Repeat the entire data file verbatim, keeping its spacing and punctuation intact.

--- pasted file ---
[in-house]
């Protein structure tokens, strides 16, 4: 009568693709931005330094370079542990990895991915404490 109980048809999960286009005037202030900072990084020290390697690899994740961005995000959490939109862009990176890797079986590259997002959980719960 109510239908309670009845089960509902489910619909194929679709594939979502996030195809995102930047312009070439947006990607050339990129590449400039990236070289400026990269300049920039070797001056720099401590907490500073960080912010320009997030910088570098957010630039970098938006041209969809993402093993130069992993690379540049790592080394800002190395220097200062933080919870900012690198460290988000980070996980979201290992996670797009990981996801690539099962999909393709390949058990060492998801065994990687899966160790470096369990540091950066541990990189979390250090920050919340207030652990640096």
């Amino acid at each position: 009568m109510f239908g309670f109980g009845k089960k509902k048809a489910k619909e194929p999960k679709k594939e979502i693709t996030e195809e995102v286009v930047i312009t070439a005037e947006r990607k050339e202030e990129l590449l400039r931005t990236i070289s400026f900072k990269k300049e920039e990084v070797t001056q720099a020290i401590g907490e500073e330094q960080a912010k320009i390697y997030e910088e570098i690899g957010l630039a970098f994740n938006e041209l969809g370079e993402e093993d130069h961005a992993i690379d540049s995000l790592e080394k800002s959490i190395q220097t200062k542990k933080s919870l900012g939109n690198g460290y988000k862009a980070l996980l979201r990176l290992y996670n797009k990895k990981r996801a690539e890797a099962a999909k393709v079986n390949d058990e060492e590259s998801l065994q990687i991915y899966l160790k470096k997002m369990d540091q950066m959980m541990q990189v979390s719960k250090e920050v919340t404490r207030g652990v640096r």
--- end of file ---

[in-house]
């Protein structure tokens, strides 16, 4: 009568693709931005330094370079542990990895991915404490 109980048809999960286009005037202030900072990084020290390697690899994740961005995000959490939109862009990176890797079986590259997002959980719960 109510239908309670009845089960509902489910619909194929679709594939979502996030195809995102930047312009070439947006990607050339990129590449400039990236070289400026990269300049920039070797001056720099401590907490500073960080912010320009997030910088570098957010630039970098938006041209969809993402093993130069992993690379540049790592080394800002190395220097200062933080919870900012690198460290988000980070996980979201290992996670797009990981996801690539099962999909393709390949058990060492998801065994990687899966160790470096369990540091950066541990990189979390250090920050919340207030652990640096």
């Amino acid at each position: 009568m109510f239908g309670f109980g009845k089960k509902k048809a489910k619909e194929p999960k679709k594939e979502i693709t996030e195809e995102v286009v930047i312009t070439a005037e947006r990607k050339e202030e990129l590449l400039r931005t990236i070289s400026f900072k990269k300049e920039e990084v070797t001056q720099a020290i401590g907490e500073e330094q960080a912010k320009i390697y997030e910088e570098i690899g957010l630039a970098f994740n938006e041209l969809g370079e993402e093993d130069h961005a992993i690379d540049s995000l790592e080394k800002s959490i190395q220097t200062k542990k933080s919870l900012g939109n690198g460290y988000k862009a980070l996980l979201r990176l290992y996670n797009k990895k990981r996801a690539e890797a099962a999909k393709v079986n390949d058990e060492e590259s998801l065994q990687i991915y899966l160790k470096k997002m369990d540091q950066m959980m541990q990189v979390s719960k250090e920050v919340t404490r207030g652990v640096r």